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8 years on...next steps

User
Posted 21 Jan 2021 at 16:55

Following a G9/T3 diagnosis almost 8 years ago, I had surgery followed 2 years later with salvage RT. My PSA has been on the rise with an increase from 0.44 to 2.7 last year although I haven’t started HT.

I have just had clear bone and CT scans which is a huge relief, and my oncologist is recommending a PSMA PET scan possibly followed by stereotactic ablative radiotherapy (SABR) if something is identified by the scan. I realise that I’ve had a good run and lucky to be considered for this further treatment.

I’m not sure what to expect from this treatment (single blast of SABR or multiple sessions similar to salvage RT) and if it’s carried out with curative intent or control/disease management. I would appreciate any comments from those with insight or experience of this treatment.

Many thanks.

User
Posted 21 Jan 2021 at 18:58

Andrew,

My understanding is it's carried out with curative intent, but with the knowledge that the curative success rate isn't high.

However, even when it doesn't cure, it can significantly push back the next level treatment, and I guess NICE considered that's still a worthwhile increase in quality adjusted life years for the cost of the procedure.

You should be able to get your oncologist to confirm if my understanding is correct.

I believe this is something Mount Vernon (and other centres outside the UK) was offering experimentally, and it's relatively recently it's been recognised by NICE for treating up to 3 mets which have been found after previous curative treatment followed by recurrence. (The trial allowed up to 5 mets.)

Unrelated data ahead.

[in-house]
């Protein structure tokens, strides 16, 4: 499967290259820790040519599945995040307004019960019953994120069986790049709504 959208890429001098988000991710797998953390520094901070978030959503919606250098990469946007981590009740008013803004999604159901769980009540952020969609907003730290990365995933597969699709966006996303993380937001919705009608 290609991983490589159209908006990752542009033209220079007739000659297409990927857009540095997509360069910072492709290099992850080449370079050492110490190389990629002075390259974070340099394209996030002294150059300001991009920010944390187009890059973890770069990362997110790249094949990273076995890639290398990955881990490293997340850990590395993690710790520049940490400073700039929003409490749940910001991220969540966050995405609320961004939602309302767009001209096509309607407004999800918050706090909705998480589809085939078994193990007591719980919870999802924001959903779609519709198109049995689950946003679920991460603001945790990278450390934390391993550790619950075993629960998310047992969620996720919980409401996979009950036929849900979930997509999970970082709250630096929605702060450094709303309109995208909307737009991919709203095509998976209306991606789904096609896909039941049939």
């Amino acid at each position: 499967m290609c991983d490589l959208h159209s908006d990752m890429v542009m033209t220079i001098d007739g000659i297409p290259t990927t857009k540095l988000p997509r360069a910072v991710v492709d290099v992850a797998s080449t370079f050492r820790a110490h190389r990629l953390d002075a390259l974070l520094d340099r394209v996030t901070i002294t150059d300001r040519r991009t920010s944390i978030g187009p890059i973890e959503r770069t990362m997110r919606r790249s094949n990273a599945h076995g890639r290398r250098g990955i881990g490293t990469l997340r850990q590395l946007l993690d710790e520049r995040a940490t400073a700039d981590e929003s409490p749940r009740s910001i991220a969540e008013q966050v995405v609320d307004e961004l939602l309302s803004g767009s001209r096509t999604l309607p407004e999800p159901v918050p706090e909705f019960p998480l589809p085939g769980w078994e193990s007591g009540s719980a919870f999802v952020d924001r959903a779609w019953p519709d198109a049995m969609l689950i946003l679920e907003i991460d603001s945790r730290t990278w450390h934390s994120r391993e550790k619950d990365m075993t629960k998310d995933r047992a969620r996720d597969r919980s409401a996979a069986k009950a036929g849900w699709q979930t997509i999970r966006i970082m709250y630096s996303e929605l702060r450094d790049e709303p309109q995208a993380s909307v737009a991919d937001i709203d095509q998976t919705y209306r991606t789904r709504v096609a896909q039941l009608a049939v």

User
Posted 22 Jan 2021 at 02:29

Like so many many things with PCa this treatment can work well or for a time for some men. The PSMA scan can show locations where cancer has spread if these are sufficiently concentrated. Unfortunately, the scan sometimes does not show cancer cells if they are not sufficiently condensed or if a patient does not express sufficient PSMA, the latter being applicable to about 8% of men of which one of our regular contributors Chris is one.

You might find it helpful to search through the Profile/Bio and conversations of our member Roy who had SABR, as he may not see your post. https://community.prostatecanceruk.org/default.aspx?g=profile&u=12848

 

 

Edited by member 22 Jan 2021 at 02:33  | Reason: to highlight link

Barry
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User
Posted 21 Jan 2021 at 18:58

Andrew,

My understanding is it's carried out with curative intent, but with the knowledge that the curative success rate isn't high.

However, even when it doesn't cure, it can significantly push back the next level treatment, and I guess NICE considered that's still a worthwhile increase in quality adjusted life years for the cost of the procedure.

You should be able to get your oncologist to confirm if my understanding is correct.

I believe this is something Mount Vernon (and other centres outside the UK) was offering experimentally, and it's relatively recently it's been recognised by NICE for treating up to 3 mets which have been found after previous curative treatment followed by recurrence. (The trial allowed up to 5 mets.)

User
Posted 21 Jan 2021 at 23:25
John's onco hopes that this will be our route if and when the PSA rises again. Curative intent but with no promises.
"Life can only be understood backwards; but it must be lived forwards." Soren Kierkegaard

User
Posted 22 Jan 2021 at 02:29

Like so many many things with PCa this treatment can work well or for a time for some men. The PSMA scan can show locations where cancer has spread if these are sufficiently concentrated. Unfortunately, the scan sometimes does not show cancer cells if they are not sufficiently condensed or if a patient does not express sufficient PSMA, the latter being applicable to about 8% of men of which one of our regular contributors Chris is one.

You might find it helpful to search through the Profile/Bio and conversations of our member Roy who had SABR, as he may not see your post. https://community.prostatecanceruk.org/default.aspx?g=profile&u=12848

 

 

Edited by member 22 Jan 2021 at 02:33  | Reason: to highlight link

Barry
User
Posted 22 Jan 2021 at 08:06
Great news the NHS is offering this, fingers crossed the scan finds something that is "blastable"
 
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